National GOP, Democratic groups dispatch to Colorado for final count of votes

National Democratic and Republican groups have deployed to Colorado’s 3rd congressional district to help locate voters whose ballots need “curing” as control of the US House of Representatives may depend on the outcome of the US Republican- Rep. Lauren Boebert and Democrat Adam Frisch could hang out with former Aspen City Councilman.

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Boebert, who is seeking re-election for her second two-year term, led by about 1,100 votes, or less than a percentage point, ahead of Frisch as of Monday morning. A few votes will be tallied by Friday and the race is unlikely to be called until the end of the week – at the earliest.

The Democratic Campaign Committee, the campaign arm of the US Democratic House of Representatives, has staff on the ground in Colorado, as does the Republican National Committee.

The groups are trying to help the potentially thousands of voters in the 3rd Circuit whose ballots were rejected due to signature discrepancies. Voters have until Wednesday to fix these errors through a process known as healing.

It’s unclear Monday how many ballots were rejected in the 3rd Precinct and how many can be cured or have already been cured.

MORE: Thousands of Colorado ballots are rejected each year. Here’s what happens if there’s a problem with yours.

Officials in the 27 counties in the 3rd District, which stretches across the western slope to Pueblo and Southeast Colorado, also have until Wednesday to accept ballots from military and overseas voters, provided they are received by Nov. 8, Election Day , have been stamped.

All votes must be counted by the end of Friday.

Recounts, if requested and paid for by a candidate, must be completed by December 15th.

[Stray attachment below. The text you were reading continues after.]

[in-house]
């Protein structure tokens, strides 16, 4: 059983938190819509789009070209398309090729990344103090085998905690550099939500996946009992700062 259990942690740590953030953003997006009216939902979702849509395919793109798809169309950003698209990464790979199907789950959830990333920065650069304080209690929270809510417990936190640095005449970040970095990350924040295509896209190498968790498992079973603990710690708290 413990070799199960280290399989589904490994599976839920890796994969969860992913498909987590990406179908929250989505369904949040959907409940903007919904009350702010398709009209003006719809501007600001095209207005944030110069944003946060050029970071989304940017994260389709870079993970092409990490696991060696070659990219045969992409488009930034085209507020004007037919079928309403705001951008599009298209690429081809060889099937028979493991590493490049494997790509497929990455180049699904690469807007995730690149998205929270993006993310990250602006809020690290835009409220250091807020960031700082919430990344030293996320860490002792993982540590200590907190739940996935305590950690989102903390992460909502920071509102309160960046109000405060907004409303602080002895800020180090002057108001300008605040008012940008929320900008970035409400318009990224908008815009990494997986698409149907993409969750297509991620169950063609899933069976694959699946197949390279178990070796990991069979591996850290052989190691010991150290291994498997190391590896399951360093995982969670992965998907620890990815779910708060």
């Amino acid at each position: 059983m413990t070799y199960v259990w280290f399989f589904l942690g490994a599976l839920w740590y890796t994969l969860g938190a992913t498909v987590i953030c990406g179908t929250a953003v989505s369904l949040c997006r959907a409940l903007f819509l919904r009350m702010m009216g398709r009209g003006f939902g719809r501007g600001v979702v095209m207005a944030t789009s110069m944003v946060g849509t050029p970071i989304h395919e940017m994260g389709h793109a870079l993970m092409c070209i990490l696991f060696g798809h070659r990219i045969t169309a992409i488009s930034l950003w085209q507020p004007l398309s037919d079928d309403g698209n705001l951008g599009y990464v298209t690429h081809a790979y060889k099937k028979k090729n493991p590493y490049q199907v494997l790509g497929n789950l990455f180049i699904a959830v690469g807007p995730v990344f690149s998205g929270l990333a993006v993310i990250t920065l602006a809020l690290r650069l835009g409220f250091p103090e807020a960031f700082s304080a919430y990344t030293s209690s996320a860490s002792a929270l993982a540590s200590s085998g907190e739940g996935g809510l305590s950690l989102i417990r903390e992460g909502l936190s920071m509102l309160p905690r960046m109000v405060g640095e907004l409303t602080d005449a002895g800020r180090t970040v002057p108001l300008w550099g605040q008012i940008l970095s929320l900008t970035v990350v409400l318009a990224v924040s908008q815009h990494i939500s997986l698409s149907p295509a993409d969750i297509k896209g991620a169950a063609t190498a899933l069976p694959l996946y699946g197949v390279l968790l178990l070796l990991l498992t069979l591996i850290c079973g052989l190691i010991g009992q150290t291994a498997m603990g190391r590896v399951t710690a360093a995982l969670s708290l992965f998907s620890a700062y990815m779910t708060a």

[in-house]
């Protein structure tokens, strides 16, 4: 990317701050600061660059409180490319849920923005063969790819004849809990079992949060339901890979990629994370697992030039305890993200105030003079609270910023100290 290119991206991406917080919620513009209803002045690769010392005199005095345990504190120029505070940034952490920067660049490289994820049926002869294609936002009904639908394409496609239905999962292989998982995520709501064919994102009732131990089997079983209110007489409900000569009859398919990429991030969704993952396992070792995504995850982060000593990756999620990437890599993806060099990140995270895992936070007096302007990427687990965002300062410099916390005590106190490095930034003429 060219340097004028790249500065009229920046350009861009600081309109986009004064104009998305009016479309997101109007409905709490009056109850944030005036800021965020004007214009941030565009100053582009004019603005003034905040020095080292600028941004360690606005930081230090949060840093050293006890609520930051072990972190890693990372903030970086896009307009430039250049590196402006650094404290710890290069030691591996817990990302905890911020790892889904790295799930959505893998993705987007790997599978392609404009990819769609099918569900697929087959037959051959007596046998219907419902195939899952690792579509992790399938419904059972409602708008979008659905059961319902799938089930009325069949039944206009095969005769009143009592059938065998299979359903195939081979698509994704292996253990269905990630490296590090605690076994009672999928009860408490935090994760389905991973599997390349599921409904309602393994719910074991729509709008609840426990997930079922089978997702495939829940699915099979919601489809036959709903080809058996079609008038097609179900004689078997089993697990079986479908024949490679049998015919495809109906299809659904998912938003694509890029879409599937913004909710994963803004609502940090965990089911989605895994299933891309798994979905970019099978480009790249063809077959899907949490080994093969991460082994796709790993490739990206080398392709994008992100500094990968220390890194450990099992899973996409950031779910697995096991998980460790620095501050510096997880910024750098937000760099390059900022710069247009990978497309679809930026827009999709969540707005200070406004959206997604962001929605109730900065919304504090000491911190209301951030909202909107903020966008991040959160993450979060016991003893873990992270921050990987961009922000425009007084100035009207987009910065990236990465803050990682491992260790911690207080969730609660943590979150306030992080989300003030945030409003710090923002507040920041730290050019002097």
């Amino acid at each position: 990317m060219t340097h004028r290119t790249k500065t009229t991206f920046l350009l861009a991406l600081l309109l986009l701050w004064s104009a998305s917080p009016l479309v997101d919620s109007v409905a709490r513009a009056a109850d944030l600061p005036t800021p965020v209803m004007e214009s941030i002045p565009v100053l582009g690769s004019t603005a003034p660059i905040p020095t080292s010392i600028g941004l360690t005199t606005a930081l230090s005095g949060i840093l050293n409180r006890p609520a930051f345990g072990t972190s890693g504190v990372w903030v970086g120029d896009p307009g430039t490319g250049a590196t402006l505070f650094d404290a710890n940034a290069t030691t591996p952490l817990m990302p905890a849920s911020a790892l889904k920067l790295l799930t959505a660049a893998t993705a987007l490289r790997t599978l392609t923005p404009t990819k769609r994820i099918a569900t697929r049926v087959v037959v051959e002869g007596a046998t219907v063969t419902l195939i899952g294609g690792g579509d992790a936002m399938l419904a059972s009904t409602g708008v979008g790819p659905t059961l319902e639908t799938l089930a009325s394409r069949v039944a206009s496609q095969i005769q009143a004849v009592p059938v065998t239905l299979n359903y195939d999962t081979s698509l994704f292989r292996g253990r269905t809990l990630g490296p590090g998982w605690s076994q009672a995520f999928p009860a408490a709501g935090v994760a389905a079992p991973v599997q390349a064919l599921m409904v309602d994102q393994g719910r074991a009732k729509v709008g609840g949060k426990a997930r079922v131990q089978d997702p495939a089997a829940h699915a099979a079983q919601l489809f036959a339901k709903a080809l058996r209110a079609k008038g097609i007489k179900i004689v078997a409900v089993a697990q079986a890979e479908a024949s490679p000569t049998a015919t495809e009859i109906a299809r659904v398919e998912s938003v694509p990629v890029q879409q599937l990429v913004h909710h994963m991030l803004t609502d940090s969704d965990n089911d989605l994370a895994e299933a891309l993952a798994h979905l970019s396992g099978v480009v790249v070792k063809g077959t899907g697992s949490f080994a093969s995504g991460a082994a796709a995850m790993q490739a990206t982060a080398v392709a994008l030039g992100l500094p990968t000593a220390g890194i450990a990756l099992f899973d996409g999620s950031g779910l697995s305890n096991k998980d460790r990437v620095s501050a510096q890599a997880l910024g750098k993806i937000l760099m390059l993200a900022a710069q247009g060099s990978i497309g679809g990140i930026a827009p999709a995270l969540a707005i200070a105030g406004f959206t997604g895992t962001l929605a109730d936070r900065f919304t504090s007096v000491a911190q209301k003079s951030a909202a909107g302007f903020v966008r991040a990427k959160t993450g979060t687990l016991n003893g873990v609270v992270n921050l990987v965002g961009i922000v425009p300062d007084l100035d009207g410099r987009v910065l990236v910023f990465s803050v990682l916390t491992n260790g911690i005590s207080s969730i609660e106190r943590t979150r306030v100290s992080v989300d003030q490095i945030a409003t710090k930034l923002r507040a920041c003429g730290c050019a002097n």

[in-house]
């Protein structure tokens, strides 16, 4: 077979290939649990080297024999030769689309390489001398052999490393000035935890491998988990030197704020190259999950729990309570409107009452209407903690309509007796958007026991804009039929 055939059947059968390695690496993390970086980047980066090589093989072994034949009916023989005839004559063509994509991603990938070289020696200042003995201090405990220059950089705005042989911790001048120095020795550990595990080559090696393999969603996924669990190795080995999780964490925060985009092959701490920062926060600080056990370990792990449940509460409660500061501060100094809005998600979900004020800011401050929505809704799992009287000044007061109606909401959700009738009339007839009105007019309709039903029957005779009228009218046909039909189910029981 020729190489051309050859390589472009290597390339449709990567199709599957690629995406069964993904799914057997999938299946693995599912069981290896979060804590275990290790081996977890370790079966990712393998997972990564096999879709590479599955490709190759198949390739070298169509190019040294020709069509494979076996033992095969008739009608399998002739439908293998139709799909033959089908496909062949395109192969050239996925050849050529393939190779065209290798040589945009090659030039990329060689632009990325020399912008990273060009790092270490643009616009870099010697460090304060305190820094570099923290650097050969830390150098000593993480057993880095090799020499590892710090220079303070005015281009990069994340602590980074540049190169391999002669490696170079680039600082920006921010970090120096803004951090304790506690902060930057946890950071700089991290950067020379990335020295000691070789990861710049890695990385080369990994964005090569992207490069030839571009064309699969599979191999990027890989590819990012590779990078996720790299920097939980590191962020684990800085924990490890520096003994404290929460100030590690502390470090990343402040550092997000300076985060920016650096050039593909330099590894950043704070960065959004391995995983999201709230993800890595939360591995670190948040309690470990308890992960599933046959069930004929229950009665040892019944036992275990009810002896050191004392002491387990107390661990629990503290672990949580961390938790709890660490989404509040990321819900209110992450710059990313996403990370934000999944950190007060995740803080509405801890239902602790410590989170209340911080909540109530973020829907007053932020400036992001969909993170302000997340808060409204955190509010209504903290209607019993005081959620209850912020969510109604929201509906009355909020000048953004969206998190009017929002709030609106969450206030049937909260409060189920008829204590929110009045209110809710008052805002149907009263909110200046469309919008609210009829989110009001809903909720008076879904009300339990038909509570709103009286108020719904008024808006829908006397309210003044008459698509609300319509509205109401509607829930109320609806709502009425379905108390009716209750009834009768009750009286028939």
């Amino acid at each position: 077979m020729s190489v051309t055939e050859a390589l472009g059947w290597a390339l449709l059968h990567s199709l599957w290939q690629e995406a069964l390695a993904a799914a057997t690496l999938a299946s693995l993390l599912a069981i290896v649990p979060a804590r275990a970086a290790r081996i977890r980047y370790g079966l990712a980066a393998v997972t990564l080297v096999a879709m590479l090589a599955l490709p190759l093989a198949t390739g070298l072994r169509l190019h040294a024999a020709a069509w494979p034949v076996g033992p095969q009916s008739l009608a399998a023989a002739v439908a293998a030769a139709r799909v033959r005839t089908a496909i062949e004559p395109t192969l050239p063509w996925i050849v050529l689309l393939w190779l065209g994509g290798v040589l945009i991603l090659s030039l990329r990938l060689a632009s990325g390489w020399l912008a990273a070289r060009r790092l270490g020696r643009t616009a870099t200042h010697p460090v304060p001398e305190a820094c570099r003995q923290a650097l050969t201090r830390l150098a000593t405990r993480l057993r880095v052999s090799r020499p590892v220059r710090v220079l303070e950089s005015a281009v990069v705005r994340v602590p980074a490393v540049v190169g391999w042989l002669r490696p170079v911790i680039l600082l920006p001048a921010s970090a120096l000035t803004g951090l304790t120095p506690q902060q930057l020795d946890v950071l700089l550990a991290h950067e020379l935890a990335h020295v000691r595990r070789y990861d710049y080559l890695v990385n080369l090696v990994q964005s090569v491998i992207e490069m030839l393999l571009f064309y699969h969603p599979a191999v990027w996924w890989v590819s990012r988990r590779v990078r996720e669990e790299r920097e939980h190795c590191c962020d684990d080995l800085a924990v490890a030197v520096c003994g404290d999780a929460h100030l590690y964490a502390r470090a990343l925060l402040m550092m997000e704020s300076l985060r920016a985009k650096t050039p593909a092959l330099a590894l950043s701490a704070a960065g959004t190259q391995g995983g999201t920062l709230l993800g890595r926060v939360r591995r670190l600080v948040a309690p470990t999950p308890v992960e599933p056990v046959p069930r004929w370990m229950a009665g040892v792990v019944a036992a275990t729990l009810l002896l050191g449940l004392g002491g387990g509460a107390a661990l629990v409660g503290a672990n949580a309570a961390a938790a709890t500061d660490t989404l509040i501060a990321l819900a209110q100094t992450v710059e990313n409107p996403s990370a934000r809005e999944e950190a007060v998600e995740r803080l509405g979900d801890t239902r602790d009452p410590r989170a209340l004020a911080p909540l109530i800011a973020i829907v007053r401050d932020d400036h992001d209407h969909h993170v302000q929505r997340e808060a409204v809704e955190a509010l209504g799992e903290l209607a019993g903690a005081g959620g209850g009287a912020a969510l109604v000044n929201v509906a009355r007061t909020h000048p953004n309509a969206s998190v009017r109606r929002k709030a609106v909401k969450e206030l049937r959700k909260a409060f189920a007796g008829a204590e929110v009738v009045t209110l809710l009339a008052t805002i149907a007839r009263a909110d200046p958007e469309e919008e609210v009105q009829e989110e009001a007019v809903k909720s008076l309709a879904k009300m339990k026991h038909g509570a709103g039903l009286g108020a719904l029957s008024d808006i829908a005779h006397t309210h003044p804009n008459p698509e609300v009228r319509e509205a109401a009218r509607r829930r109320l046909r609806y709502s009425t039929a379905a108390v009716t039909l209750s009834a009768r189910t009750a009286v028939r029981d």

As of now, the race in the 3rd district is outside the obligatory counting room. A state-funded automatic recount is triggered under Colorado law when the number of votes separating the two candidates is less than 0.5% of the number of votes cast for the lead candidate.

While Democrats have secured control of the US Senate, it’s unclear if they or the GOP will have a majority in the US House of Representatives when Congress reconvenes next year. The Boebert Frisch race is one of several unresolved contests that could decide which side calls the shots.

“The main thing we want to get across is that there’s no point in hitting the refresh button before Thursday or Friday,” Frisch told The Colorado Sun. “I know it’s frustrating for everyone.”

Frisch said he felt like he was still in the fight. He will attend the orientation for new members of the US House of Representatives in Washington this week to prepare for a possible win, he told Colorado Public Radio.

Boebert, meanwhile, is raising campaign funds for a possible recount and has installed former Colorado Secretary of State Scott Gessler, a Republican, to help oversee the count of the outstanding ballots.

“I need you to ensure we have the resources to finish what we started!” Böbert tweeted Friday.

Much attention was paid to vote counting in Pueblo County, the most populous county in the 3rd Circuit. Gilbert “Bo” Ortiz, a Democrat, Pueblo County clerk, told the Colorado Sun Monday that his office had completed the counting of all ordinary ballots and that it had fewer than 1,000 ballots to count, including about 125 military and federal ballots Overseas voters and fewer than 500 ballots healed.

Ortiz said the county expects a final count by Thursday.

Still, Pueblo is one of 27 counties in the 3rd district, and it’s unknown how many military and overseas and healed ballots each will be counted by the end of the week.

Frisch estimates there are still up to 5,000 votes to be counted, but it’s unclear what that number is based on.

The narrow lead in the 3rd Circuit was unexpected as the district is leaning heavily in Republican favor. The tight contest suggests that Boebert’s constituents are fed up with the controversies of congressmen during their two years in Washington.

The 3rd Circuit has not sent a Democrat to Congress since John Salazar was re-elected in 2008.
Colorado Sun staff Elliott Wenzler contributed to this report. Colorado Sun Editor David Krause contributed to this report.